Get breaking news alerts via email

Click here to manage your alerts
US stimulus hopes shore up markets
The Fed » FTSE, Dow rise as hopes grows for continued bond purchases.
First Published Jun 17 2013 11:01 am • Last Updated Jun 17 2013 11:01 am

LONDON • Growing expectations that the U.S. Federal Reserve will maintain its current policy stance gave stocks a boost Monday.

Concern that the Fed would start reducing the amount of financial assets it is buying has been the main factor behind the volatility that has gripped markets over the past few weeks.

Join the Discussion
Post a Comment

Investors were spooked in late May when Fed chairman Ben Bernanke said the U.S. central bank might pull back on its aggressive support for the U.S. economy if indicators, especially hiring, improve.

Policymakers at the Fed, who will start a two-day meeting Tuesday to discuss the central bank’s next steps, will be greeted by a run of fairly disappointing economic data and investors now think they will persevere with the current policy.

The Fed buys $85 billion in bonds every month as part of a campaign to keep interest rates extremely low. The aim is to encourage borrowing, spending and investing. Some investors worry that long-term interest rates could spike when the Fed pulls back, raising borrowing costs and threatening the economic recovery. Higher yields for government bonds have already started pushing mortgage rates up.

"We think it is too early for the Fed to change its monetary stance at this week’s policy meeting," said Neil MacKinnon, global macro strategist at VTB Capital. "However, the markets will be expecting some clarification of the Fed’s intentions in the light of recent market volatility."

In Europe, the FTSE 100 index of leading British shares was up 0.9 percent at 6,362 while Germany’s DAX rose 1.5 percent to 8,252. The CAC-40 in France was 1.9 percent higher at 3,876.

In the U.S., the Dow Jones industrial average was up 1.1 percent at 15,232 while the broader S&P 500 index rose 1 percent to 1,644.

An unexpected improvement in a manufacturing survey around the New York region and news that most U.S. homebuilders are optimistic about home sales for the first time in seven years had little market impact. The surveys from the Empire State and The National Association of Home Builders are both considered by investors to be of secondary importance.

The meeting of leaders from the Group of Eight top industrial countries in Northern Ireland was on the radar but is not expected to yield much of interest to investors as the commentary in the run-up to the summit has been largely dominated by disagreements between Russia and the rest over war-riven Syria.

story continues below
story continues below

"With Britain chairing the discussions we can probably expect tax compliance and greater transparency at the forefront of the agenda, and little real impact on financial markets anticipated in the near term," said Brenda Kelly, senior market strategist at IG.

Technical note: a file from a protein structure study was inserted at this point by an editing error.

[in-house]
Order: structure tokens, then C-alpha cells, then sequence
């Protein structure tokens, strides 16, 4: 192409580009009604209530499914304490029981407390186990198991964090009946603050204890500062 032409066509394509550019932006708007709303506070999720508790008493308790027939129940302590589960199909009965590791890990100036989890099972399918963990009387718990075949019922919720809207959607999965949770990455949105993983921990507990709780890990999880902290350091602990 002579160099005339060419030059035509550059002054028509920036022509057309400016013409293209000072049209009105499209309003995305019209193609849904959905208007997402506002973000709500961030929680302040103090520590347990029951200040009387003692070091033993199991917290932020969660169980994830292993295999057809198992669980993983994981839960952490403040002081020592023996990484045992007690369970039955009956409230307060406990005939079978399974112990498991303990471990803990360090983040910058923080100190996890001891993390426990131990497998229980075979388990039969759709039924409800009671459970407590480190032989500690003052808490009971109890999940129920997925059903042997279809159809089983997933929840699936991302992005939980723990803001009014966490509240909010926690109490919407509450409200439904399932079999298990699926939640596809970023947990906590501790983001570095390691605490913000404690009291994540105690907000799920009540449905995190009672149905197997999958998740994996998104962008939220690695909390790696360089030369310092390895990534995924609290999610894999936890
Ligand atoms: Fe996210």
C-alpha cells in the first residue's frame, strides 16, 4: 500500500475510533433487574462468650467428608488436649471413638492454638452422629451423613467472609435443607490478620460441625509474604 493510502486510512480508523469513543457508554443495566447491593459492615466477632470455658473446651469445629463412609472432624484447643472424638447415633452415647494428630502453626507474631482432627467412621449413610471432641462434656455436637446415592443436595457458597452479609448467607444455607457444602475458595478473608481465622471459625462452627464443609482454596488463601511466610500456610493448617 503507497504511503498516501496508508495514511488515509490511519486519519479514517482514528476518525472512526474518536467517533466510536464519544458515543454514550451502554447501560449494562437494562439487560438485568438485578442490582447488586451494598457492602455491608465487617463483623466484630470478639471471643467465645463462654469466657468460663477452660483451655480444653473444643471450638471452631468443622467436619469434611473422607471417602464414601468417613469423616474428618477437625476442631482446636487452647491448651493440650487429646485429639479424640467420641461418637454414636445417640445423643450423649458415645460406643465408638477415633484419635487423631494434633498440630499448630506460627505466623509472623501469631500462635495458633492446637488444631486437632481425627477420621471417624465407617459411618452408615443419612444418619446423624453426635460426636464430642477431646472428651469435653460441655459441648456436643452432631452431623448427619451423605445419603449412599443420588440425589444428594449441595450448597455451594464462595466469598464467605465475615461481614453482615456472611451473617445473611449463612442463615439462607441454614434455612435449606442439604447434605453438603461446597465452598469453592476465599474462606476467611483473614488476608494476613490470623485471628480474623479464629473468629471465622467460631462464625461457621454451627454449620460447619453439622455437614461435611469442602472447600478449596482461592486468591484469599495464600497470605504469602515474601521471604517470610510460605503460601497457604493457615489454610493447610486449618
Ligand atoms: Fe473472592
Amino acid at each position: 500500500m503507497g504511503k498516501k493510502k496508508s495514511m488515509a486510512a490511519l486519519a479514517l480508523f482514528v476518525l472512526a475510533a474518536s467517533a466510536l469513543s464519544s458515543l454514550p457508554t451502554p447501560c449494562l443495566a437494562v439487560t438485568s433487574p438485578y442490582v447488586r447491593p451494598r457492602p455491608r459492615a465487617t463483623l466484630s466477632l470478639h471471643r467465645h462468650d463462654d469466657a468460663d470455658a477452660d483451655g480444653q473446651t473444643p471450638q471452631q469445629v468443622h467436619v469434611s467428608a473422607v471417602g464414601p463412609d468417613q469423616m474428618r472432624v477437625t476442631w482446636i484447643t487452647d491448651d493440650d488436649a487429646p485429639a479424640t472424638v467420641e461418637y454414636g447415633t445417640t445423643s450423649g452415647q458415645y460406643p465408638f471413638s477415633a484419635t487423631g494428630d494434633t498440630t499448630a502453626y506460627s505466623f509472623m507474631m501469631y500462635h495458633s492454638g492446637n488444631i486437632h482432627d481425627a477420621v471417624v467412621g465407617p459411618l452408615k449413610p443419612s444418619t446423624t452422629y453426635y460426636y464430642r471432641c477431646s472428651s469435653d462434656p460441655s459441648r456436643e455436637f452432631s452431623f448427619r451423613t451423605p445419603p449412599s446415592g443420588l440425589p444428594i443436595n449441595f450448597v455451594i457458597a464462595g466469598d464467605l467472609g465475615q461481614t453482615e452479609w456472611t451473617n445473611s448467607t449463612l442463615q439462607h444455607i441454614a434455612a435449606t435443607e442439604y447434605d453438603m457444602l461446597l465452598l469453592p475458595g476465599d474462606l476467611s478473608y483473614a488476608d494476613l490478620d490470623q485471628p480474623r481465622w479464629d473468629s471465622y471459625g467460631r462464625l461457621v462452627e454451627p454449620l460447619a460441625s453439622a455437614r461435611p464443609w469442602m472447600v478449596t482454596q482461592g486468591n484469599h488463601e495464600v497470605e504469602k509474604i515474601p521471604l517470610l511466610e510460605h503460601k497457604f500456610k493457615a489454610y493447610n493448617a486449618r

Earlier in Asia, Tokyo’s Nikkei 225, the regional heavyweight, jumped 2.7 percent to close at 13,033.12, extending Friday’s 2.4 percent gain. Hong Kong’s Hang Seng added 1.2 percent to 21,225.90 while South Korea’s Kospi shed 0.3 percent to 1,883.10. Mainland Chinese stocks were mixed.

One reason why Japanese shares did so well was renewed weakness in the yen following a recent rally — a lower yen makes the country’s exports more competitive. The dollar was up 1.4 percent at 94.92 yen while the euro was steady at $1.3342.

Oil prices were up alongside equities, with the benchmark New York rate up 29 cents at $98.14 a barrel.

Copyright 2014 The Salt Lake Tribune. All rights reserved. This material may not be published, broadcast, rewritten or redistributed.

Top Reader Comments Read All Comments Post a Comment
Click here to read all comments   Click here to post a comment

About Reader Comments

Reader comments on sltrib.com are the opinions of the writer, not The Salt Lake Tribune. We will delete comments containing obscenities, personal attacks and inappropriate or offensive remarks. Flagrant or repeat violators will be banned. If you see an objectionable comment, please alert us by clicking the arrow on the upper right side of the comment and selecting "Flag comment as inappropriate". If you've recently registered with Disqus or aren't seeing your comments immediately, you may need to verify your email address. To do so, visit disqus.com/account.
See more about comments here.
Staying Connected
Contests and Promotions
  • Search Obituaries
  • Place an Obituary

  • Search Cars
  • Search Homes
  • Search Jobs
  • Search Marketplace
  • Search Legal Notices

  • Other Services
  • Advertise With Us
  • Subscribe to the Newspaper
  • Access your e-Edition
  • Frequently Asked Questions
  • Contact a newsroom staff member
  • Access the Trib Archives
  • Privacy Policy
  • Missing your paper? Need to place your paper on vacation hold? For this and any other subscription related needs, click here or call 801.204.6100.